Sunday 26th August


We woke at 6.45am to the sound of Bruce and looked at the weather forecast. It wasn’t good – heavy rain forecast for most of the day, a temperature of 10 degrees, but feels like 6 and all this accompanied by strong winds

By now we’ve got our morning routine off to a fine art and went onto automatic pilot. Disconnecting the 7 items we’d had charging overnight, gathering the washing that had been drying, packing appropriate items in appropriate coloured holdalls and IT kit, mass of chargers and cables and the Big Road Atlas into the sturdy Sainsbury’s shopping bag.We piled everything into the car for a quick pedal off this morning and then had the free of charge breakfast,  negotiated by Jackie yesterday. We’d identified the North Wales seaside town of Rhyl as our early lunch stop, where Jackie informed us we’d be joined by our friends Jock and Linda. We were hoping to reach our final destination in good time this afternoon so that we could get all our tasks completed before dinner, get a good night’s sleep and be on top form tomorrow, when we’re being joined by friends and family on Snowdon.

When we pedalled off from the hotel there was some light drizzle, which rapidly turned into constant, heavy rain. We followed a route on a B road, avoiding a busy dual carriageway heading into Wales. However, our B road turned into a ‘National Cycle Route’, which suddenly became a farm track, suitable only for rugged mountain bikes. It wasn’t terrain for Rubes and Roberto. Having checked our various maps, we retraced our route, trying to find a suitable alternative towards North Wales. Time and again we had to stop, check our position on Google maps to identify which route was safe and accessible. Each time we stopped, it slowed our progress significantly and we were getting wetter and colder, even with waterproof jackets. Our gloves legs and feet were drenched. We cycled on, the weather worsening and reached the only turn available – up a busy dual carriageway. We were shivering with cold and struggling physically and mentally. We decided to cycle back to a small town to find a cafe to take refuge and take stock. We went into a mini-market to ask for help and were directed to a cafe three doors down, which unfortunately was closed. We were advised there was another cafe in the next village. We struggled on, Patrick couldn’t change gears as his Raynaud’s had kicked in some time ago and I had had enough!

At last we found a cafe, fell inside and found a warm welcome and even warmer hot drinks.

Whilst eating our toasted teacakes we discussed our options at length. It had already taken us more than 2 hours to cycle 14 miles and so we reluctantly decided to contact Jackie for help. We were feeling sorry for ourselves and too disappointed after getting this far, to phone ,and so texted.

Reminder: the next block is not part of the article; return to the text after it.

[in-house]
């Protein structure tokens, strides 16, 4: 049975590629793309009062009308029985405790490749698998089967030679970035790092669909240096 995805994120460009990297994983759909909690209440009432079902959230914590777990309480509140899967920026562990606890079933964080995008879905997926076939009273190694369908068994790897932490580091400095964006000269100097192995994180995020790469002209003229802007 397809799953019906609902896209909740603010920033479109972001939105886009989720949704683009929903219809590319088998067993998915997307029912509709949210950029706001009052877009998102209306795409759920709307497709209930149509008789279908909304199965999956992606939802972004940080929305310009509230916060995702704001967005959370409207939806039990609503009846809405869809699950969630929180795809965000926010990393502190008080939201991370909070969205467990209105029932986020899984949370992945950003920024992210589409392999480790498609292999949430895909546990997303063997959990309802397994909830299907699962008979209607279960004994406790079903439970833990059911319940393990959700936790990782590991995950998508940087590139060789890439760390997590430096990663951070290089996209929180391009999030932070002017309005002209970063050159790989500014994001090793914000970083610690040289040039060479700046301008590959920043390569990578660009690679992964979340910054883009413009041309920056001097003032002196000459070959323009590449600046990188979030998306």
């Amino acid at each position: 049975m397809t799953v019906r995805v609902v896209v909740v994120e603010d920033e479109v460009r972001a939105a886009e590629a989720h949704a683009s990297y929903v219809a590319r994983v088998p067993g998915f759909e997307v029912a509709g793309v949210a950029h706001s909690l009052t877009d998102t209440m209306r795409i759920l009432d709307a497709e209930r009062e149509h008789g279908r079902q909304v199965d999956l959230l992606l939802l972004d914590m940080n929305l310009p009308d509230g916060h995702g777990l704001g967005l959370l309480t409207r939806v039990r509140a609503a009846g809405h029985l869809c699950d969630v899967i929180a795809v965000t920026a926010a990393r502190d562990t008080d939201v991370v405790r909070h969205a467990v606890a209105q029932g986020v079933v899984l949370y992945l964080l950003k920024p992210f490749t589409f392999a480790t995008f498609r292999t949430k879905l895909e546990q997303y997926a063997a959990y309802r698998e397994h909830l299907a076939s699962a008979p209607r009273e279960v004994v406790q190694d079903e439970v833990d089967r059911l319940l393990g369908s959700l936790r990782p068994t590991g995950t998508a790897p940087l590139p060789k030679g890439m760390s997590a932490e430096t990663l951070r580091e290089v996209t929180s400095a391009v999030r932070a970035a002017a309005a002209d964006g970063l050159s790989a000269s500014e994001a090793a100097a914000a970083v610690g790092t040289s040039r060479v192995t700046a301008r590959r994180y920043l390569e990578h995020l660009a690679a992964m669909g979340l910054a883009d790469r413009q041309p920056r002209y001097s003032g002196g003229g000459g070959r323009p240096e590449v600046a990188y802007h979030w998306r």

Thirty minutes later Jackie, Jock and Linda arrived. They listened to our tale of woe and provided hugs, solace and words of encouragement.

Whilst getting back on the bikes later today really wasn’t appealing we felt we needed to do some cycling if at all possible. We’d started the day cycling and wanted to finish the same way.

Everyone lent a hand as we loaded Rubes and Roberto on the car, jumped in with Jock and Linda (as there was too much of our kit for both of us to fit in with Jackie) and headed into Wales on the North Wales Expressway.

At the Tesco store in Llandudno Junction we got back on our bikes and cycled the final few miles to our overnight stop. The smiles on the photo below belie our grave disappointment.

We didn’t feel we cheated completely as there was a long, tough hill as we left Conway and climbed up the valley. In addition Patrick’s son  made the point that whilst we’re 33 miles down on today’s mileage, we did an extra 17 miles in the Lake District, so the net loss is only 16 miles. Thanks Cal!

It’s wasn’t quite the day we’d anticipated!

Video – From the warmth of a hotel room

The love, support and encouragement from those around us and those who aren’t here, but have sent kind words, means so much to us. We also appreciate your donations to fund life saving research. At the moment there appears to be a glitch on the web-site, so whilst we can see your donations and the total is correct when we view it in edit mode, the headline total hasn’t updated today. The current figure is now £4301.50, 86% of our target. That’s fantastic! If you’re still thinking about donating you can use the link on the Home page of this web-site.

We now plan to have a relaxed dinner with 4 friends and get a good night’s sleep so we are on top form tomorrow. We’re so looking forward to meeting those of you who are joining us tomorrow on Snowdon. We will get the rest of this challenge completed and Beat Cancer Sooner!


Conwy is the location of the smallest house in Britain 3.05m x 1.8m


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  1. Penny Shaddick

    Sounds like a really tough day. Love reading the blog and total respect to you both. X

  2. The weather everywhere has been awful today, but you are both safe which is the most important thing. Good luck for tomorrow! xx

  3. You two are amazing!
    Can i donate the meagre 16 miles I did today from Hanney to Childrey, & on to the Star at Sparsholt to bring you back on track?! Was thinking of you both as I enjoyed the route along the canal to Challow.
    Best of luck for tomorrow.
    Liz x

  4. 16 miles gratefully accepted. Thank you! x

  5. Jackie Topliss

    I am humbled by your achievements so far as we have been enjoying good weather
    Love and best wishes

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